The look at the results of STRONG-HF stratified by LVEF, with a cut point of 40%, was prespecified according to the main primary and secondary outcomes, Pagnesi said, and all other analyses are post hoc.

In general, patients with an LVEF of 40% or greater were older than those with an LVEF below 40%; were less frequently men; were more likely to have diabetes, a history of HF, or a primary ischemic HF etiology; and had lower NT-proBNP and higher systolic blood pressure.

The high-intensity intervention led to uptitration of the three drug classes regardless of LVEF, Pagnesi reported.

For the primary endpoint of all-cause death or HF rehospitalization at 180 days, the benefit of intensive management was not significantly different between the two LVEF subgroups (P = 0.2291 for interaction). There was a hint, however, of a greater treatment effect in those with an LVEF above the cut point (HR 0.44 vs 0.70).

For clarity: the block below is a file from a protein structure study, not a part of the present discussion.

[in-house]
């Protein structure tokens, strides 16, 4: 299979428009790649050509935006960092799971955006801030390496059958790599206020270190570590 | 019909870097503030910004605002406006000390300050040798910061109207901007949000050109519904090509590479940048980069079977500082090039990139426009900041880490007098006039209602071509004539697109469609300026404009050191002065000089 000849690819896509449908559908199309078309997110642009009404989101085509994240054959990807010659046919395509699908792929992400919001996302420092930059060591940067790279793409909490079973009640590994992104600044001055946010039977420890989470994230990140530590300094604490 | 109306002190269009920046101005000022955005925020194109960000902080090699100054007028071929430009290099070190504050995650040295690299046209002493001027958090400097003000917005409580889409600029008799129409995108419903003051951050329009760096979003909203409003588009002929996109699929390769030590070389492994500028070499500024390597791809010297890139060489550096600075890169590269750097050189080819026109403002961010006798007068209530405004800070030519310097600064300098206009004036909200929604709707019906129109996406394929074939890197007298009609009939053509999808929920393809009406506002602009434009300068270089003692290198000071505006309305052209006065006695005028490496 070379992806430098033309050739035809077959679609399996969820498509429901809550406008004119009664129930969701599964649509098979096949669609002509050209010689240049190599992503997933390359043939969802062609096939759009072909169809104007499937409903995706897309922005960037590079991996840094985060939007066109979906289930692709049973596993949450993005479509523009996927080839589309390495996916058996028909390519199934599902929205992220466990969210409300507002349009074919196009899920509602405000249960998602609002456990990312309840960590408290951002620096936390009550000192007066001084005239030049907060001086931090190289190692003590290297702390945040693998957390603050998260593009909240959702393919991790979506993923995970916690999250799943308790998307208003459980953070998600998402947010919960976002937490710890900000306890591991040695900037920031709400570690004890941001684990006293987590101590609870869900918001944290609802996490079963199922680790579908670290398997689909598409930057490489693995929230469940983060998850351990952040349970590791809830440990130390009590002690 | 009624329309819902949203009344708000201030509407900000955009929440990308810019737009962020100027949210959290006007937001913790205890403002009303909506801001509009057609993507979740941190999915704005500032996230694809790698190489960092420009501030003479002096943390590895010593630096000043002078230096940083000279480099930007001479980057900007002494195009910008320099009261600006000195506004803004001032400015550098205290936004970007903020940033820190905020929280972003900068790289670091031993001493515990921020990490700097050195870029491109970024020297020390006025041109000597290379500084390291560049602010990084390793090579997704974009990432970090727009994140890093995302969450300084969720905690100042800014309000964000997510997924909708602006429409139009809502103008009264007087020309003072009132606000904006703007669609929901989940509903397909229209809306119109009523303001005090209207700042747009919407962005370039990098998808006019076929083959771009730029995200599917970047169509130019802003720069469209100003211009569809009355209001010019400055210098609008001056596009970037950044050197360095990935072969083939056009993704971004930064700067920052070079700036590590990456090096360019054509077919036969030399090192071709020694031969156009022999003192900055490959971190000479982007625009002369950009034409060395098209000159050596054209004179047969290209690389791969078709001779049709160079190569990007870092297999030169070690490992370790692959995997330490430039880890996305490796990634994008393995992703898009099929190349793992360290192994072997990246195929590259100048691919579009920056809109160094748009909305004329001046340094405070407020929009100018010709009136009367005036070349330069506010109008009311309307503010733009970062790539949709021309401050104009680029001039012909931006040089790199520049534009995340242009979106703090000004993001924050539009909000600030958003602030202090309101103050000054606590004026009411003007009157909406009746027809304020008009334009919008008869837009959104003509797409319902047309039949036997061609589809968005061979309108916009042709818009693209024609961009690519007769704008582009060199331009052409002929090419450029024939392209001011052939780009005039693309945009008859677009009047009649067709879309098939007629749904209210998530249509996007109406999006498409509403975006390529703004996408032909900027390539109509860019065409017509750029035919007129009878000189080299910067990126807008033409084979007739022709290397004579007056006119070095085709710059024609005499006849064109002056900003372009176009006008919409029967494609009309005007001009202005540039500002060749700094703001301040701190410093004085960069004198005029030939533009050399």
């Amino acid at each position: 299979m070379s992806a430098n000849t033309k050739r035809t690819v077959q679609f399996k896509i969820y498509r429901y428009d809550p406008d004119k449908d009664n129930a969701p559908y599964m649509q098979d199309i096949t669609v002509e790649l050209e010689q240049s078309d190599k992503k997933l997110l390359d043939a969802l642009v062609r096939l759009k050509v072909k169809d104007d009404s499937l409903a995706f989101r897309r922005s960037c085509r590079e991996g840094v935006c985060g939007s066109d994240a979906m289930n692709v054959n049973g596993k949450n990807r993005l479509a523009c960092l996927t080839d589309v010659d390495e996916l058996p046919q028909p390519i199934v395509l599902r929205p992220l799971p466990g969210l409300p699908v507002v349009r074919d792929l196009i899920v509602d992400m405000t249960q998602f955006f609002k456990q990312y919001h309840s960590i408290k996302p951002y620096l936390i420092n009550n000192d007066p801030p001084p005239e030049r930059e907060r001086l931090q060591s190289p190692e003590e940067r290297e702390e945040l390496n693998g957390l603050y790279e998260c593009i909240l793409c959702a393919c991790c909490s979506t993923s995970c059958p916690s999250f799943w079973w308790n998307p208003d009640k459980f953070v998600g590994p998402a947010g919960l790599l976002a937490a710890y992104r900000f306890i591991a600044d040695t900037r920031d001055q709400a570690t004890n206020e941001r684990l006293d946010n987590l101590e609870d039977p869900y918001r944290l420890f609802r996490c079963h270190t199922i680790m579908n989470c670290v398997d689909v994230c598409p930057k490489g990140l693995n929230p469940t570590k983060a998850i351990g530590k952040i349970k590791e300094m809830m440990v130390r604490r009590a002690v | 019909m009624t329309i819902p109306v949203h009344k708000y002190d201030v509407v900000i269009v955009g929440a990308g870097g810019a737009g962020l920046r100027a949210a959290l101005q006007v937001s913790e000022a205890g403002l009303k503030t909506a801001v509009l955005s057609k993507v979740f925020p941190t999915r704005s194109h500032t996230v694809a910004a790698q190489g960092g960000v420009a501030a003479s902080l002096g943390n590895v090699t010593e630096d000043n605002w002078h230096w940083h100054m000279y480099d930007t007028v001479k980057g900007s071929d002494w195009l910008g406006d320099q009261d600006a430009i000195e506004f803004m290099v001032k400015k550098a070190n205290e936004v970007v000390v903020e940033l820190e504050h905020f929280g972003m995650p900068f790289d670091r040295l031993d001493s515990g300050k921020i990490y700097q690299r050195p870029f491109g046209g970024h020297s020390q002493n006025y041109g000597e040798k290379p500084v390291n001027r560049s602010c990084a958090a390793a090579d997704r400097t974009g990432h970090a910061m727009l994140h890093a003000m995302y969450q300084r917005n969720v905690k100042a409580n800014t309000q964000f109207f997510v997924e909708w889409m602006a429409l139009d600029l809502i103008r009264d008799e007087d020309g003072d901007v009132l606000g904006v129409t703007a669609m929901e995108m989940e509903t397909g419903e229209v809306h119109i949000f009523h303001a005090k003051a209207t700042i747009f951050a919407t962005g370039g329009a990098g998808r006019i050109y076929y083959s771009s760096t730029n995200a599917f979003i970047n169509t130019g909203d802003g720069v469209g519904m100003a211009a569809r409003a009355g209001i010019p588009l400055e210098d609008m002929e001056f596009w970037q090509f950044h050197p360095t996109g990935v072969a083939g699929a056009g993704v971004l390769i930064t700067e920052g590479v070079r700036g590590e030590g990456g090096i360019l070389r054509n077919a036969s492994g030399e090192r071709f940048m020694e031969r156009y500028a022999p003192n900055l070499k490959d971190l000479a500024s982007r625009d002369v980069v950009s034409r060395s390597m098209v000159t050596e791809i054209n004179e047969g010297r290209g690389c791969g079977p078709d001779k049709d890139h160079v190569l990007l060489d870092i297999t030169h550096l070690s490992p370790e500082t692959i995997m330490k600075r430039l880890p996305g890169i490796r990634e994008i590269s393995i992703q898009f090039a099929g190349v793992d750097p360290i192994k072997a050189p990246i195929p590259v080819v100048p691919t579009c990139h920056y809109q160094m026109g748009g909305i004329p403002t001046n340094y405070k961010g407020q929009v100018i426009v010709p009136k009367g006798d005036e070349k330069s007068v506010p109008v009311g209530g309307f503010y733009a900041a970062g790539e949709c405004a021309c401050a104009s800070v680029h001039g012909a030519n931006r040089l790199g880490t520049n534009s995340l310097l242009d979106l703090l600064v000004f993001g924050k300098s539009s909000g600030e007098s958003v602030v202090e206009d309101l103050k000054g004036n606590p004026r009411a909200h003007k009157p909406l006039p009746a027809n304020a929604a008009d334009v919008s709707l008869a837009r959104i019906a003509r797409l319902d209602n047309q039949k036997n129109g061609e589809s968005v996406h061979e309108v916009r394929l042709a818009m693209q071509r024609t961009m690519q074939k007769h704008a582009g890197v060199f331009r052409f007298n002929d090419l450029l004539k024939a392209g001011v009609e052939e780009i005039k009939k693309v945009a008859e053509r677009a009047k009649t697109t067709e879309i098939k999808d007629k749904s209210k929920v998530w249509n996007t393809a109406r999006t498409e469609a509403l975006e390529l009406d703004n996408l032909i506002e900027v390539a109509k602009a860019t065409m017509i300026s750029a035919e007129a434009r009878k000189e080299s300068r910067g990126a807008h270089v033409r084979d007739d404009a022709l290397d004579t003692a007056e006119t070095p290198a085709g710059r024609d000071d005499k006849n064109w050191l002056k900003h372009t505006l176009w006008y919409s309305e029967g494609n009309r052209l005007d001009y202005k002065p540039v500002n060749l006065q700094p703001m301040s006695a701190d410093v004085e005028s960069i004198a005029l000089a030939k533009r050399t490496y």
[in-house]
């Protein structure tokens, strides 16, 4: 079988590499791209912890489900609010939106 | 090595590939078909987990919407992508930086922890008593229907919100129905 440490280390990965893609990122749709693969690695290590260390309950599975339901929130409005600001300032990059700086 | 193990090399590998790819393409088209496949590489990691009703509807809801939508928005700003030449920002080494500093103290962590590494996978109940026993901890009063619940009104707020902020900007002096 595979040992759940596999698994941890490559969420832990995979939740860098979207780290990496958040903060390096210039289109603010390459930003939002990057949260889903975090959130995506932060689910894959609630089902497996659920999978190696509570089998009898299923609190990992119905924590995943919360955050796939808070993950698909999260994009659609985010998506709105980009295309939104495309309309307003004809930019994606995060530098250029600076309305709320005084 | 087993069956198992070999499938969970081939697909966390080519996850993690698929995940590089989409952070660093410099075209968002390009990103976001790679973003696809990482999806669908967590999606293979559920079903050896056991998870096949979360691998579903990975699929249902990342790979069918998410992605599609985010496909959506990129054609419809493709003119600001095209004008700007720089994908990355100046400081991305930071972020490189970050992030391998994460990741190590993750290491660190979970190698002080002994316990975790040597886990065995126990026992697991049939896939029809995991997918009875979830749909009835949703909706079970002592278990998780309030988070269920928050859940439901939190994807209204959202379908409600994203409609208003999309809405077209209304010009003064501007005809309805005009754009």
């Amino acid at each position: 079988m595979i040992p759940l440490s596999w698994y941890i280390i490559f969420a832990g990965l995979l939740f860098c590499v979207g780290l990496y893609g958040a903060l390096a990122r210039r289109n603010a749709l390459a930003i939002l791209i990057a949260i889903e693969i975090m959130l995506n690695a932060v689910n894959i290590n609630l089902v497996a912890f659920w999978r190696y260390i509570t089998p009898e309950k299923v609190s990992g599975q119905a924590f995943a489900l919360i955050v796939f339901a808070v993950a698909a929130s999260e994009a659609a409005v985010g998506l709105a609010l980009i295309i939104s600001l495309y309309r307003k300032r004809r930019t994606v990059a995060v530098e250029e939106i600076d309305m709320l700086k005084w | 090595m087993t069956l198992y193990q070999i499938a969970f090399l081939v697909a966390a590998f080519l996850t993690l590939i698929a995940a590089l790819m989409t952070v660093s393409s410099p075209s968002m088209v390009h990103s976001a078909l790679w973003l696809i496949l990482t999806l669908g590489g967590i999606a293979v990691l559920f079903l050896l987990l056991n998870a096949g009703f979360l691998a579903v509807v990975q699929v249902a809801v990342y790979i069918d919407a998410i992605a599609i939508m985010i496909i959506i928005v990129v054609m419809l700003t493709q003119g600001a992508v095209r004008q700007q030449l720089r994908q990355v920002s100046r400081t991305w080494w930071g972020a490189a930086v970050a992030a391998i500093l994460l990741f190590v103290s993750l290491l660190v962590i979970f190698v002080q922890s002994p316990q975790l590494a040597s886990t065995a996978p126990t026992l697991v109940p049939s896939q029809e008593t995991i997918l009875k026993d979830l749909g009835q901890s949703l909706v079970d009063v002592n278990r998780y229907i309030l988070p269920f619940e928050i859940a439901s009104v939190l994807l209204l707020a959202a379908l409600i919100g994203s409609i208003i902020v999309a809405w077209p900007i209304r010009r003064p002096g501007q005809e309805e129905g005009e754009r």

When looking at LVEF as a continuous variable, there still was no impact on the treatment effects (P = 0.3720 for interaction).

In the overall trial, high-intensity care also improved quality of life according to the EQ-5D visual analog scale at 90 days, and this, too, was unaffected by LVEF as a continuous variable (P = 0.3579 for interaction).

LVEF also did not influence the safety of the intervention, Pagnesi said.

Asked about the implications of STRONG-HF, including this LVEF analysis, Vest said, “At many institutions, the results have challenged us to look again at our postdischarge patient pathways and aim for even better than what we’re doing. It’s nice to have the STRONG-HF primary results to fall back on when we’re having conversations with payers, with our hospital administration, and indeed with our patients themselves about why it’s important to aim for an intensive period of follow-up in that high-risk zone after a hospitalization.